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Annu Rev Biomed Eng. 2014 Jul 11;16:505-32. doi: 10.1146/annurev-bioeng-071813-104908. Epub 2014 Jun 2.

Mechanosensing at the vascular interface.

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Department of Biomedical Engineering, The City College of the City University of New York, New York, NY 10031.


Mammals are endowed with a complex set of mechanisms that sense mechanical forces imparted by blood flow to endothelial cells (ECs), smooth muscle cells, and circulating blood cells to elicit biochemical responses through a process referred to as mechanotransduction. These biochemical responses are critical for a host of other responses, including regulation of blood pressure, control of vascular permeability for maintaining adequate perfusion of tissues, and control of leukocyte recruitment during immunosurveillance and inflammation. This review focuses on the role of the endothelial surface proteoglycan/glycoprotein layer-the glycocalyx (GCX)-that lines all blood vessel walls and is an agent in mechanotransduction and the modulation of blood cell interactions with the EC surface. We first discuss the biochemical composition and ultrastructure of the GCX, highlighting recent developments that reveal gaps in our understanding of the relationship between composition and spatial organization. We then consider the roles of the GCX in mechanotransduction and in vascular permeability control and review the prominent interaction of plasma-borne sphingosine-1 phosphate (S1P), which has been shown to regulate both the composition of the GCX and the endothelial junctions. Finally, we consider the association of GCX degradation with inflammation and vascular disease and end with a final section on future research directions.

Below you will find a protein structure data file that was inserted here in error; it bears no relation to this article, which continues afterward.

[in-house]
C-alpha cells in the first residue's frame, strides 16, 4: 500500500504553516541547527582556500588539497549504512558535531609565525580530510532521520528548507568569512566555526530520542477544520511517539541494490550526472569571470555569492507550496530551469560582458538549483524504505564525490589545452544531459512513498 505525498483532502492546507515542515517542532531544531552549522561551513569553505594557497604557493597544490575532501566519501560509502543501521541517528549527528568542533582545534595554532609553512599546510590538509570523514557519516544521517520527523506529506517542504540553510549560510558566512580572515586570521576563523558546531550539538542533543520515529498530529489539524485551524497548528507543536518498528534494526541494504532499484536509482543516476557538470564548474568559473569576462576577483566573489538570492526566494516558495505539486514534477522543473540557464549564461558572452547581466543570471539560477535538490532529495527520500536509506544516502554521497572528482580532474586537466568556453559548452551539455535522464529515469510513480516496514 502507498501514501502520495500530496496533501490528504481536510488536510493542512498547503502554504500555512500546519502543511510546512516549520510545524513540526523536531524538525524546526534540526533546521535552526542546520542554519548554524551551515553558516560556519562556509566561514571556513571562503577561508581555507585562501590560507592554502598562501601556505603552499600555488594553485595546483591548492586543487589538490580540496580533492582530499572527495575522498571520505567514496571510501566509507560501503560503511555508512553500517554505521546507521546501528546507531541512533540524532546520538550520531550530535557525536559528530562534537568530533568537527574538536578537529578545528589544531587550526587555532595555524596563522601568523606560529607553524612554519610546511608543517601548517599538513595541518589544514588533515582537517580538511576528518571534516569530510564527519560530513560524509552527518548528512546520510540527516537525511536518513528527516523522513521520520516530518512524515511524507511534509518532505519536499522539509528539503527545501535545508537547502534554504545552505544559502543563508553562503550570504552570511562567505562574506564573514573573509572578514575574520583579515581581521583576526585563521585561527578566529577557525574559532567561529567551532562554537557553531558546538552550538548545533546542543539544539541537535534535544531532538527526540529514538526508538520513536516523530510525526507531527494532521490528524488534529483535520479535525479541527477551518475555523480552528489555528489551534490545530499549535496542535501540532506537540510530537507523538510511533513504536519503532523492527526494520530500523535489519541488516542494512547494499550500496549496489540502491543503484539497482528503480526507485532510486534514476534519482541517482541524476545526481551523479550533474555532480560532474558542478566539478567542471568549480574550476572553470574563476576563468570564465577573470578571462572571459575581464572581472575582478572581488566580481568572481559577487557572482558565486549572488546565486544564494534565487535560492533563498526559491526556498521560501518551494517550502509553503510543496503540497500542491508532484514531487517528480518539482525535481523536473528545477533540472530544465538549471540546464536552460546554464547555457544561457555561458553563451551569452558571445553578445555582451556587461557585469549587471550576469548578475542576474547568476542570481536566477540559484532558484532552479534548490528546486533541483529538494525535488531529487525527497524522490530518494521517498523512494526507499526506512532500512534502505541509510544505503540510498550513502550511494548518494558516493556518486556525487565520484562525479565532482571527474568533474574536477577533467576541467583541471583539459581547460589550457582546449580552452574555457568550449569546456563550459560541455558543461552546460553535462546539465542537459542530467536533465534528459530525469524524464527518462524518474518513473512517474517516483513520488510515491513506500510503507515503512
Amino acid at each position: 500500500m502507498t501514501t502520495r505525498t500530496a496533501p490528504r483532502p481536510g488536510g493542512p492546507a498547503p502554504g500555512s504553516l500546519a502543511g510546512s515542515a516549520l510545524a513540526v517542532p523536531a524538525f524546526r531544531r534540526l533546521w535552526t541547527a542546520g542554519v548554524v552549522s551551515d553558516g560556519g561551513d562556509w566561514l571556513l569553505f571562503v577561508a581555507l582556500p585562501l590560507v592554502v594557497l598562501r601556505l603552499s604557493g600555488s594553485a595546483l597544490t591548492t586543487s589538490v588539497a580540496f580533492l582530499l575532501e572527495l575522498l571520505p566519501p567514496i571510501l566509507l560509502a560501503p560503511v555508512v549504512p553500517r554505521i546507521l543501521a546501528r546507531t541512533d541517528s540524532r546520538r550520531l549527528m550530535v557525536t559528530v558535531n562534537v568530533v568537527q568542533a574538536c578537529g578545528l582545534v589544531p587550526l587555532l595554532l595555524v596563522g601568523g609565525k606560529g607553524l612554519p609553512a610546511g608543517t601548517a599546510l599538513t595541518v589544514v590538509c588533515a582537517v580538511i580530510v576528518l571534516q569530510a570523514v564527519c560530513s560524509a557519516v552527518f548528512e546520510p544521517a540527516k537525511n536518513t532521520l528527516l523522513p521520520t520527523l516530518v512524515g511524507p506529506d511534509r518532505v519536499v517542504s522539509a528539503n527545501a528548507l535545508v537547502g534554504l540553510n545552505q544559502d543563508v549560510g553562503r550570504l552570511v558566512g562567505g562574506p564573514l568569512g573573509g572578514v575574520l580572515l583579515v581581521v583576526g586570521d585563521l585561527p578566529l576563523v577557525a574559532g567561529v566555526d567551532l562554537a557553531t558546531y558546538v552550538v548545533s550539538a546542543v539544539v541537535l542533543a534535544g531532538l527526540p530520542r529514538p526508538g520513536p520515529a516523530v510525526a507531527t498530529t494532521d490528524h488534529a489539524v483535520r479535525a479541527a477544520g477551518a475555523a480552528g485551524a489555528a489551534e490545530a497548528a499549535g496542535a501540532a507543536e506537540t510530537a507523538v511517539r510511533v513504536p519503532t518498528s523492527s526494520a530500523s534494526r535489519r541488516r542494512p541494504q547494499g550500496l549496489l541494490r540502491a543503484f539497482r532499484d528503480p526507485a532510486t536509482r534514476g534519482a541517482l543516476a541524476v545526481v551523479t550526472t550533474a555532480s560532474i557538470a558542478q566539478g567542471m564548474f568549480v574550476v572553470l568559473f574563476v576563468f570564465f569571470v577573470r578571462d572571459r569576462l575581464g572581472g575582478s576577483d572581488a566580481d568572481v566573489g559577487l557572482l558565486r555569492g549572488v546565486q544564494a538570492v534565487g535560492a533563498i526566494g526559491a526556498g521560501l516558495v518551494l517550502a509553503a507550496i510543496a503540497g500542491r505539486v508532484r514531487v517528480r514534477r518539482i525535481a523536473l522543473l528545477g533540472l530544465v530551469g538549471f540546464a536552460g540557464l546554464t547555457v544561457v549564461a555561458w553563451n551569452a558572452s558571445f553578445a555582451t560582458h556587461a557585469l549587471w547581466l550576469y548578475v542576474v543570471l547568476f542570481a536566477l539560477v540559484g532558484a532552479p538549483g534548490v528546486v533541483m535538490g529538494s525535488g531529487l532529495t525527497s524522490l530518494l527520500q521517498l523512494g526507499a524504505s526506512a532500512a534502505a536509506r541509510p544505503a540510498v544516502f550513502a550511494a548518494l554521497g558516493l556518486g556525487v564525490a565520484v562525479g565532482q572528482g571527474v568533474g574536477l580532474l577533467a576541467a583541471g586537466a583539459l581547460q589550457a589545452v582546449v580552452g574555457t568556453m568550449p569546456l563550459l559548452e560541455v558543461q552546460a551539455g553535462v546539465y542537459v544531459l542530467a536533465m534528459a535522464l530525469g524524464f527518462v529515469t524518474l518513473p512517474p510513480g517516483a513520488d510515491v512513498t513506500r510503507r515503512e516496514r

endothelium; glycocalyx; glycoprotein; proteoglycan; red cell; shear stress; sphingosine-1 phosphate; vascular disease; vascular permeability; white cell

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